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Posted November 02, 2004 by publisher in Cuba-US Trade

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Pedro Alvarez, left, president of Alimport, Cuba’s state food company, and Naples rancher John Parke Wright, managing director of J.P. Wright & Co., read the fine print before signing an agreement that will have Wright send 100 head of dairy cattle to Cuba. JOSE GOITIA/AP

Cuba formally agreed Monday to buy 100 head of American dairy cattle, worth $300,000, and $10 million in wheat and meat products from the southern United States, launching a round of deals for U.S. farm products projected to reach $150 million.

Signed during a major international trade fair in which American businesses played a starring role, the announcements came on the eve of a U.S. presidential election whose outcome could alter relations between the two countries.

‘‘We’re all committed to cooperation,’’ said rancher John Parke Wright of J.P. Wright & Co. “What we represent are good relations, fellowship and free and open trade.’’

Wright’s Naples ranch is to ship the cattle to Cuba from Vermont. The $10 million deal was with Louis Dreyfus of Georgia for wheat, chicken and pork.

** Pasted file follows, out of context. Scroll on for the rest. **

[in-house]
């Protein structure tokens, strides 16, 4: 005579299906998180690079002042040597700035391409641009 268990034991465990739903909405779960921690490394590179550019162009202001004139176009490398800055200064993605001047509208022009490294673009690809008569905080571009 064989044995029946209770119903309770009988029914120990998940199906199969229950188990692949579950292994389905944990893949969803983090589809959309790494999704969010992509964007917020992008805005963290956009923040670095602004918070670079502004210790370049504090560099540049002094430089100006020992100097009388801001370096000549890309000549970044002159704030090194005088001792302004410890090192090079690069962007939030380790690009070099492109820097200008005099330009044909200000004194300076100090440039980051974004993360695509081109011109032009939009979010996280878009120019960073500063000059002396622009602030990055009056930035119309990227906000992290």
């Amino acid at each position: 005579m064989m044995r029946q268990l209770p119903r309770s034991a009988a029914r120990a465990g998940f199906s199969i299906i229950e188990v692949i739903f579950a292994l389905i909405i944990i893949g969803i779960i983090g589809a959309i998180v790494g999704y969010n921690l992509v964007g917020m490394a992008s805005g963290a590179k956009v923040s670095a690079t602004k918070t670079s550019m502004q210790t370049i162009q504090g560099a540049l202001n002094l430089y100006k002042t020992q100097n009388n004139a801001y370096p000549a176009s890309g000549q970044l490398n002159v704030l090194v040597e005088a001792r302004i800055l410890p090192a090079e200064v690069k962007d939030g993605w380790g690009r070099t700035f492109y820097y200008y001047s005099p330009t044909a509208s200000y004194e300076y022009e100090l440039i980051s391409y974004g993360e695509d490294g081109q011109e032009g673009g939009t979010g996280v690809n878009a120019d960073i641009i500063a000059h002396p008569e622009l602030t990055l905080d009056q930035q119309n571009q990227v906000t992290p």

Other U.S. companies with stands at the weeklong International Fair of Havana included Archer Cargill of Minnesota, Daniels Midland of Illinois and Tyson Foods of Arkansas. Together, those agribusiness giants have made a large percentage of the American farm sales since 2001, when Cuba began taking advantage of an exception to the U.S. trade embargo that allows the transactions on a cash basis.

Supporters of the sales on both sides of the Florida straits were closely watching the lead-up to today’s elections for clues about future trade.

Democratic contender U.S. Sen. John Kerry has said he will maintain more than four decades of trade sanctions against Cuba if elected president. Still, many here believe changes in U.S. policies toward Cuba to be likelier with him in power. President Bush has steadily tightened restrictions on the island nation.

Over the past three years, Cuba has contracted to buy more than $900 million in U.S. farm goods, including shipping and hefty bank fees to send payments through third nations.

As of Sept. 1, U.S. food producers had received $704.3 million from Cuba for the cumulative deals, minus the extra costs, according to the U.S.-Cuba Trade and Economic Council.

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